Arnold House is a rare surviving example of a stone-ender, a once-common building type featuring a massive chimney end wall. Built by Eleazer Arnold in 1693, the house features stone work that reflects the origins and skills of the settlers who emigrated from the western part of England.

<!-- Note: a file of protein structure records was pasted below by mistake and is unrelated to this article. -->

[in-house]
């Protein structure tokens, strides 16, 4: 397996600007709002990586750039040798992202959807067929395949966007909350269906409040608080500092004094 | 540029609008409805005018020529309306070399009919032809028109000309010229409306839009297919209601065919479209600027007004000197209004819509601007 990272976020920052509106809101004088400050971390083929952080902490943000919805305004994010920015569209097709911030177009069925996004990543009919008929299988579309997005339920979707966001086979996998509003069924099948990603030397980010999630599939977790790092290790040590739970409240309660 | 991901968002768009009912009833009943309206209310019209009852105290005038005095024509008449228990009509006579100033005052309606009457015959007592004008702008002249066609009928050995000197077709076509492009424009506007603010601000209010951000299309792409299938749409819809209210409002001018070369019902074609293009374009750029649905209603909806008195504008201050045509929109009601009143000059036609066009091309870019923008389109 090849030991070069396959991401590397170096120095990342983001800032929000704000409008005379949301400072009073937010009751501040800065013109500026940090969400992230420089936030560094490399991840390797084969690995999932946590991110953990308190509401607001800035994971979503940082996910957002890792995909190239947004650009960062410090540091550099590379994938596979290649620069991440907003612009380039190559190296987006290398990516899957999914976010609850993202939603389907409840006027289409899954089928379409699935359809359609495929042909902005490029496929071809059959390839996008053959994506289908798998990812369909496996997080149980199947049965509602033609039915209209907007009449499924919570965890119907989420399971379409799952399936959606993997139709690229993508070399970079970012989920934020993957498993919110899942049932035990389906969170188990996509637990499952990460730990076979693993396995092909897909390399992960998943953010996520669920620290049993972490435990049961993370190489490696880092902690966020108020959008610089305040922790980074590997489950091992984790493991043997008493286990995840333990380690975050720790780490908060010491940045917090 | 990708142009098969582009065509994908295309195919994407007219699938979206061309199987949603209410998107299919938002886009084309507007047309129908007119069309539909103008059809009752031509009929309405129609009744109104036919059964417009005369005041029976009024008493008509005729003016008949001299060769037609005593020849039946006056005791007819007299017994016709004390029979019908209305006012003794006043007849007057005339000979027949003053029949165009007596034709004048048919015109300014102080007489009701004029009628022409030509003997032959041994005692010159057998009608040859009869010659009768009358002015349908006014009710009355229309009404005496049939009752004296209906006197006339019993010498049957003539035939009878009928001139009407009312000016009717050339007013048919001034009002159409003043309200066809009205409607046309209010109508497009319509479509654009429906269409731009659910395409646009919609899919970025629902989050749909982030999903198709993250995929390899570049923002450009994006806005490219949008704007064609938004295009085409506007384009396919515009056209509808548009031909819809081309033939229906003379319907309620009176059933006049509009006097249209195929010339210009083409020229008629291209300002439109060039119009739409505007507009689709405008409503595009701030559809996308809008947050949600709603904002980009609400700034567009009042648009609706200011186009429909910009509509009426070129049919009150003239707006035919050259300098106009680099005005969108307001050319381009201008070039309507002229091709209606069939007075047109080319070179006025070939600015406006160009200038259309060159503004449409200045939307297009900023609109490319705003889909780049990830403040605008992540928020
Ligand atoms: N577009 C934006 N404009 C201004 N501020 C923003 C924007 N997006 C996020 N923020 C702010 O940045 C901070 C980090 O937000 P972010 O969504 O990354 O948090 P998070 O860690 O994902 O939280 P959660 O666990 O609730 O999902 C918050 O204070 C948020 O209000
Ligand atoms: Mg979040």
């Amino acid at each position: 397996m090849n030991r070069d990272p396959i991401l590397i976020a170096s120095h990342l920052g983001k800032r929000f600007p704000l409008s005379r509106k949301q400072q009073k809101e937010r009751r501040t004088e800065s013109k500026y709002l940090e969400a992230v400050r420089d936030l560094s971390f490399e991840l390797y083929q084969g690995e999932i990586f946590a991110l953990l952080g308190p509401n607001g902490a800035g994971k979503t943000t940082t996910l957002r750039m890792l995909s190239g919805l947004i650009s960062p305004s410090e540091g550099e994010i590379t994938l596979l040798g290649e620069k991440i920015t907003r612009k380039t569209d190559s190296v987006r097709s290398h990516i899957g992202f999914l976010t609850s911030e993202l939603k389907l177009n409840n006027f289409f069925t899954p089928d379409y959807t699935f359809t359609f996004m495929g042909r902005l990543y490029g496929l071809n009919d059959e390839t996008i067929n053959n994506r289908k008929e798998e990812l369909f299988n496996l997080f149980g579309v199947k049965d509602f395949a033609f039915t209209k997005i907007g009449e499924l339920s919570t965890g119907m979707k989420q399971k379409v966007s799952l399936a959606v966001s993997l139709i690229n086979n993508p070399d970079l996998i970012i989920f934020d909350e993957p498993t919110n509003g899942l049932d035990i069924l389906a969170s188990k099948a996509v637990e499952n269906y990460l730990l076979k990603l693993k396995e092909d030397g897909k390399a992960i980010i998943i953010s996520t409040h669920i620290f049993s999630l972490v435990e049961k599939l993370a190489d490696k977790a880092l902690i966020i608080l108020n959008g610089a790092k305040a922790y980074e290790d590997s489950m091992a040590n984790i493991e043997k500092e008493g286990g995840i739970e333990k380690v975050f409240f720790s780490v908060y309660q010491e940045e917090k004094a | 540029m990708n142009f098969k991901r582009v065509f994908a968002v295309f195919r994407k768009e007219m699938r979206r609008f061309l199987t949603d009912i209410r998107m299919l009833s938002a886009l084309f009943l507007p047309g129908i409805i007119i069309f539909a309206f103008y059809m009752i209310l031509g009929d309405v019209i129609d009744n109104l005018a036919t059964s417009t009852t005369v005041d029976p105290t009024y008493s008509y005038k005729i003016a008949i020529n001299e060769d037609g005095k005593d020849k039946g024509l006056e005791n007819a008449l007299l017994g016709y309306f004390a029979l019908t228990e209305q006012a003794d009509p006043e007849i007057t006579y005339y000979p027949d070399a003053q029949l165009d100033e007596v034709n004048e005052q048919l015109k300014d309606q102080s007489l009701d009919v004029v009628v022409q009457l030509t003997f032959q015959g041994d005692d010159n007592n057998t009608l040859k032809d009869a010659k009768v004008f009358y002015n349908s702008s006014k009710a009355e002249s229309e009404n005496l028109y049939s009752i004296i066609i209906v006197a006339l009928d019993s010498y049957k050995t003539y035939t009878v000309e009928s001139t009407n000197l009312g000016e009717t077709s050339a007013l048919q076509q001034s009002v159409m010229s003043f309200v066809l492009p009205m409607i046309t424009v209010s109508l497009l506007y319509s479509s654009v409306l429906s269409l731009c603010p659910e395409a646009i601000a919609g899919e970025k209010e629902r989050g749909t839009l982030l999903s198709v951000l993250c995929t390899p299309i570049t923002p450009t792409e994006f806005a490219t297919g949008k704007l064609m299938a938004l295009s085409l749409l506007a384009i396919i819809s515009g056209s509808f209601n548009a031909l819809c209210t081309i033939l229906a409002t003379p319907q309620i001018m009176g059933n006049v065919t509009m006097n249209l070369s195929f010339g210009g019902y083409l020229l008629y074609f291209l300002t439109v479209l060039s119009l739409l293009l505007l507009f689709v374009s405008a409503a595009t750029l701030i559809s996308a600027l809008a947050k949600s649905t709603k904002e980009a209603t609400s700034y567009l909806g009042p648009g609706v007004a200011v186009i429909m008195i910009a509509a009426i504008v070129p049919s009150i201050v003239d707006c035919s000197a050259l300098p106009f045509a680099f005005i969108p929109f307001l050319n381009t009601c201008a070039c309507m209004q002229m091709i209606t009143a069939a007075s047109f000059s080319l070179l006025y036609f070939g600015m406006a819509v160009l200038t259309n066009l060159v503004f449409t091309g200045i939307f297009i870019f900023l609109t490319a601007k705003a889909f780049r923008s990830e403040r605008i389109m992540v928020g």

Arnold, a landowner with a wife and ten children, secured a license for a "Publick House." Tavern customers were probably served in the great room or hall of the house. The structure has sustained many alterations over the centuries. Visitors find evidence of seventeenth-century construction methods, eighteenth-century additions, nineteenth-century graffiti, and the twentieth-century approach to preservation that restored the house to its present appearance.